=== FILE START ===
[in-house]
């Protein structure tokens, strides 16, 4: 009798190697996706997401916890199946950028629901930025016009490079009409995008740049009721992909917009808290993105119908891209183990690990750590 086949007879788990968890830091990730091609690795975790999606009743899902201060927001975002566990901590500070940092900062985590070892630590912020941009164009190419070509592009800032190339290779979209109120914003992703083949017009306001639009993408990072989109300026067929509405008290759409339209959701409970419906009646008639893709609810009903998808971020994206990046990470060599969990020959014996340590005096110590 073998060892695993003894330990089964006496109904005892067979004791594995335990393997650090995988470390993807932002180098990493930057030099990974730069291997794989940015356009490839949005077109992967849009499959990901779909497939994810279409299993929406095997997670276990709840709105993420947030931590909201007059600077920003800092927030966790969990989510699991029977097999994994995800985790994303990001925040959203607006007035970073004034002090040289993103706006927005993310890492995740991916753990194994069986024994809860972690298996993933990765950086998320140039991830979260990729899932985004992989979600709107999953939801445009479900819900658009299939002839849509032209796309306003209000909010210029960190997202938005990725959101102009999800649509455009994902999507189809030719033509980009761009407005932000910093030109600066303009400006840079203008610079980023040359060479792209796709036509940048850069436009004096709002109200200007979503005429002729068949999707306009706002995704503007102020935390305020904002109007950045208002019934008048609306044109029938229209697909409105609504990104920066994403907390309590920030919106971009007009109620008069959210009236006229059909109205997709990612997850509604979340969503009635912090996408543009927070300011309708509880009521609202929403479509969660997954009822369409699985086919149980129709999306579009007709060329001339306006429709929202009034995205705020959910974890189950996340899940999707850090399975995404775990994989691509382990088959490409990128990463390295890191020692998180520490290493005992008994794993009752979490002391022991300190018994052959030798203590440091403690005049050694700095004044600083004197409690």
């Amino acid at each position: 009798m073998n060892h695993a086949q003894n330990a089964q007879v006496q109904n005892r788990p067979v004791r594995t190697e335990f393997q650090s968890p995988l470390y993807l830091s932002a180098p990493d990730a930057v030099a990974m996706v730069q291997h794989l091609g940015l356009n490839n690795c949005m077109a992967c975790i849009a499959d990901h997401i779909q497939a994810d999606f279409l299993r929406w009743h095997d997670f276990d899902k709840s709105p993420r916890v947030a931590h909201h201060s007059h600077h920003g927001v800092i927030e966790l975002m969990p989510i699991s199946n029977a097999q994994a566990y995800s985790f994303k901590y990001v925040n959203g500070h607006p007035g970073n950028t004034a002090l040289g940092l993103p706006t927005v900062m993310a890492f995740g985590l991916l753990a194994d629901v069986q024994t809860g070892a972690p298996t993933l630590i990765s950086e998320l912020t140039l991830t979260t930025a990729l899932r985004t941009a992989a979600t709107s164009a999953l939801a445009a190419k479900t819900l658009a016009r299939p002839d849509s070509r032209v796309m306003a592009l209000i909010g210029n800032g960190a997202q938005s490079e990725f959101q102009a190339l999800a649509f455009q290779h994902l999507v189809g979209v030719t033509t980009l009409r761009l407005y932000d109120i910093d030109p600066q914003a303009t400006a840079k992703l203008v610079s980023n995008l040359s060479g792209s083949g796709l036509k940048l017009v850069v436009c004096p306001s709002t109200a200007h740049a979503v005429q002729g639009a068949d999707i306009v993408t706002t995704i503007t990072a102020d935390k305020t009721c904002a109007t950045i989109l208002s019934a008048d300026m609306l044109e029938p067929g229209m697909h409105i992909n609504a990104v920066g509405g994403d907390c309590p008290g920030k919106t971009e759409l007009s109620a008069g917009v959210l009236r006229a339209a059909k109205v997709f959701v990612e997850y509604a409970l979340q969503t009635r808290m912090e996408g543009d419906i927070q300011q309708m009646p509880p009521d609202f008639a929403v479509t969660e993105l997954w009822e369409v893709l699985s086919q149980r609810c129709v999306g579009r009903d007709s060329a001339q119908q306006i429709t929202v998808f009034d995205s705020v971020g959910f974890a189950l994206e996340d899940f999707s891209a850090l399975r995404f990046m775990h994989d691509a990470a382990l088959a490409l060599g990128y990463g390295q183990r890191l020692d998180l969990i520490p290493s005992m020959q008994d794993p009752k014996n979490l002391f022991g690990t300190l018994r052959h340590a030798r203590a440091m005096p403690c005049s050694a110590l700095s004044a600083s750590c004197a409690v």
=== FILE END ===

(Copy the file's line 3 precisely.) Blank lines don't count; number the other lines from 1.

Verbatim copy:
């Amino acid at each position: 009798m073998n060892h695993a086949q003894n330990a089964q007879v006496q109904n005892r788990p067979v004791r594995t190697e335990f393997q650090s968890p995988l470390y993807l830091s932002a180098p990493d990730a930057v030099a990974m996706v730069q291997h794989l091609g940015l356009n490839n690795c949005m077109a992967c975790i849009a499959d990901h997401i779909q497939a994810d999606f279409l299993r929406w009743h095997d997670f276990d899902k709840s709105p993420r916890v947030a931590h909201h201060s007059h600077h920003g927001v800092i927030e966790l975002m969990p989510i699991s199946n029977a097999q994994a566990y995800s985790f994303k901590y990001v925040n959203g500070h607006p007035g970073n950028t004034a002090l040289g940092l993103p706006t927005v900062m993310a890492f995740g985590l991916l753990a194994d629901v069986q024994t809860g070892a972690p298996t993933l630590i990765s950086e998320l912020t140039l991830t979260t930025a990729l899932r985004t941009a992989a979600t709107s164009a999953l939801a445009a190419k479900t819900l658009a016009r299939p002839d849509s070509r032209v796309m306003a592009l209000i909010g210029n800032g960190a997202q938005s490079e990725f959101q102009a190339l999800a649509f455009q290779h994902l999507v189809g979209v030719t033509t980009l009409r761009l407005y932000d109120i910093d030109p600066q914003a303009t400006a840079k992703l203008v610079s980023n995008l040359s060479g792209s083949g796709l036509k940048l017009v850069v436009c004096p306001s709002t109200a200007h740049a979503v005429q002729g639009a068949d999707i306009v993408t706002t995704i503007t990072a102020d935390k305020t009721c904002a109007t950045i989109l208002s019934a008048d300026m609306l044109e029938p067929g229209m697909h409105i992909n609504a990104v920066g509405g994403d907390c309590p008290g920030k919106t971009e759409l007009s109620a008069g917009v959210l009236r006229a339209a059909k109205v997709f959701v990612e997850y509604a409970l979340q969503t009635r808290m912090e996408g543009d419906i927070q300011q309708m009646p509880p009521d609202f008639a929403v479509t969660e993105l997954w009822e369409v893709l699985s086919q149980r609810c129709v999306g579009r009903d007709s060329a001339q119908q306006i429709t929202v998808f009034d995205s705020v971020g959910f974890a189950l994206e996340d899940f999707s891209a850090l399975r995404f990046m775990h994989d691509a990470a382990l088959a490409l060599g990128y990463g390295q183990r890191l020692d998180l969990i520490p290493s005992m020959q008994d794993p009752k014996n979490l002391f022991g690990t300190l018994r052959h340590a030798r203590a440091m005096p403690c005049s050694a110590l700095s004044a600083s750590c004197a409690v």